Rent the Runway is not the only company emphasizing its cleanliness and safety rules to reassure customers.

Airbnb has created new cleaning protocols for hosts, including training on how to disinfect a home in partnership with former U.S. Surgeon General Vivek Murthy.

Uber and Lyft now require drivers and passengers to wear masks. They are also giving cleaning supplies to drivers. Uber is even using facial scanning technology to ensure drivers are complying.

These measures are meant to address the immediate concerns of stopping the spread of the virus. But businesses built around sharing also are being forced to adapt to a reality where customers are far more cautious about anything that brings them in proximity with other people — and, potentially, the virus. Some companies are seeking new ways to win over people's trust.

As lockdowns lift, Airbnb sees a rise in weekend getaways

International travel is pretty much off the table right now. So is renting a shared room or apartment. The short-term rental platform Airbnb expects its sales this year to be, at best, half of what they were last year. It has cut 25% of its workforce as it tries to squeeze costs.

But Airbnb said people have started to plan trips again. More people booked stays in the U.S. between May 17 and June 3 than during the same stretch last year, the company said. Notably, though, Airbnb has not said how much bookings plummeted at the lowest point of the pandemic.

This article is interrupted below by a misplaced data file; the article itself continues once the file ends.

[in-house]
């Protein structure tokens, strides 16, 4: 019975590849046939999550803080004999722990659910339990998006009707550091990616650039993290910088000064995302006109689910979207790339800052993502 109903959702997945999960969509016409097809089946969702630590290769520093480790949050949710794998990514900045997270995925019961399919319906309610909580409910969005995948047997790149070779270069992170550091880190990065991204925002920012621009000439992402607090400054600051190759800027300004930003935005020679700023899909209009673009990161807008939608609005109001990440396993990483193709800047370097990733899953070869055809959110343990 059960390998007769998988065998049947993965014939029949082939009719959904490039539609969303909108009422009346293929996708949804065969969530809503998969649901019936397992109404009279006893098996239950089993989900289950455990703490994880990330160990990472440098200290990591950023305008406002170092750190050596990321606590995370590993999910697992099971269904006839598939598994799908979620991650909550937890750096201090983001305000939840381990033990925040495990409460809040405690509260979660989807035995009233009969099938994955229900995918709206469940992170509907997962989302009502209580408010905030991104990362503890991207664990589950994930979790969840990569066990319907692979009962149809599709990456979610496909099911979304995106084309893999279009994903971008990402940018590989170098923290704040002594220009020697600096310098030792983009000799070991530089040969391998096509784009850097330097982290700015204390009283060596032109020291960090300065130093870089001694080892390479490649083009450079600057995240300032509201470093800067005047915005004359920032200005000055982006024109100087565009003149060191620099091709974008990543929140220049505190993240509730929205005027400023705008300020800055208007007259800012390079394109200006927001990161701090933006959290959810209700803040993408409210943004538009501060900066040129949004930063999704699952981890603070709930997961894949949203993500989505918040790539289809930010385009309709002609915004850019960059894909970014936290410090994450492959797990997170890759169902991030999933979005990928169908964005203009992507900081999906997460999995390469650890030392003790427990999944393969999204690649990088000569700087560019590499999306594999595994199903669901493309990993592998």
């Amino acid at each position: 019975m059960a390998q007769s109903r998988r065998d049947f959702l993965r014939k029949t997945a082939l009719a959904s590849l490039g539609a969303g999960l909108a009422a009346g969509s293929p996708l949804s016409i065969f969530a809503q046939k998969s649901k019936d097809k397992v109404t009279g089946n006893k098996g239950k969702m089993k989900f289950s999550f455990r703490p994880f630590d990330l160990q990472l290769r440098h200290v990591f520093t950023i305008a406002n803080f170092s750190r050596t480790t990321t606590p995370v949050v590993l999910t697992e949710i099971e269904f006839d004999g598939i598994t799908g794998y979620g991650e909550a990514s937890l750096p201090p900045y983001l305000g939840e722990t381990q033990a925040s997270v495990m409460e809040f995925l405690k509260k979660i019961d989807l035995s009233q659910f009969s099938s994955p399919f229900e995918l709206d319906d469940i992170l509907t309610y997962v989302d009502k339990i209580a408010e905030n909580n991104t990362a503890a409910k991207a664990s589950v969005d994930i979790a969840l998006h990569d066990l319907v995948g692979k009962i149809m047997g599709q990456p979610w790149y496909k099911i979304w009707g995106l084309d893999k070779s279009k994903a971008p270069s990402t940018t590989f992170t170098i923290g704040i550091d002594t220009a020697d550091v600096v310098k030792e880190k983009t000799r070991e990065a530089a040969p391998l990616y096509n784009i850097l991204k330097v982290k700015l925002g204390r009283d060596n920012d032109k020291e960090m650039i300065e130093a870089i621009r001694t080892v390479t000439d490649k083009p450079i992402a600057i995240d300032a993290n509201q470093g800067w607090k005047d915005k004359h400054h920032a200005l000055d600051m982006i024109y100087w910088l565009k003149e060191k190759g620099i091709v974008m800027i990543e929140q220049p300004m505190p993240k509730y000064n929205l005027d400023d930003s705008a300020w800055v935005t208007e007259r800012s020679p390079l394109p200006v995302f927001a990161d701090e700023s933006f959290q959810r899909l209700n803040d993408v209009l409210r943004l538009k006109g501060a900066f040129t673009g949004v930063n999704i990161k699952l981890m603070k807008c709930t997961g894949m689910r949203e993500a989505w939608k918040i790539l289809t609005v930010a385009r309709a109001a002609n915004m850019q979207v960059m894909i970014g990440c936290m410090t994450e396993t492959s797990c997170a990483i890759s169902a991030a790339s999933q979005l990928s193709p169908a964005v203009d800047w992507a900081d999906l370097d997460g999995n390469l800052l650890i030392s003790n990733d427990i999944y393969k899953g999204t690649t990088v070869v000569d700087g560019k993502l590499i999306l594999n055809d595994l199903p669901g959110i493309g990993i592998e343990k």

In a reflection of the ongoing threat of the coronavirus, about half of recent bookings are for rentals within 200 miles of where people live. In other words, they are choosing destinations to where they can drive.

Murry Evans got tired of being cooped up in his Atlanta apartment.

"I'm sitting in my condo here in Atlanta, just on Zoom all day long," he said. He has used Airbnb for a couple of weekend getaways to the North Georgia mountains.

"It's just been to get out of the house and get into the outdoors where I can go hiking," he added.

He said staying at an Airbnb in the mountains feels like less of a risk than going to movie theaters, which have recently reopened in Georgia. He brings along disinfectant wipes to clean frequently touched surfaces such as doorknobs and refrigerator handles.

"My sense is if I take the proper precautions, it's going to be just like I'd take the precautions when I'm in my own home," he said.

Trading a crowded bus for car-sharing app Turo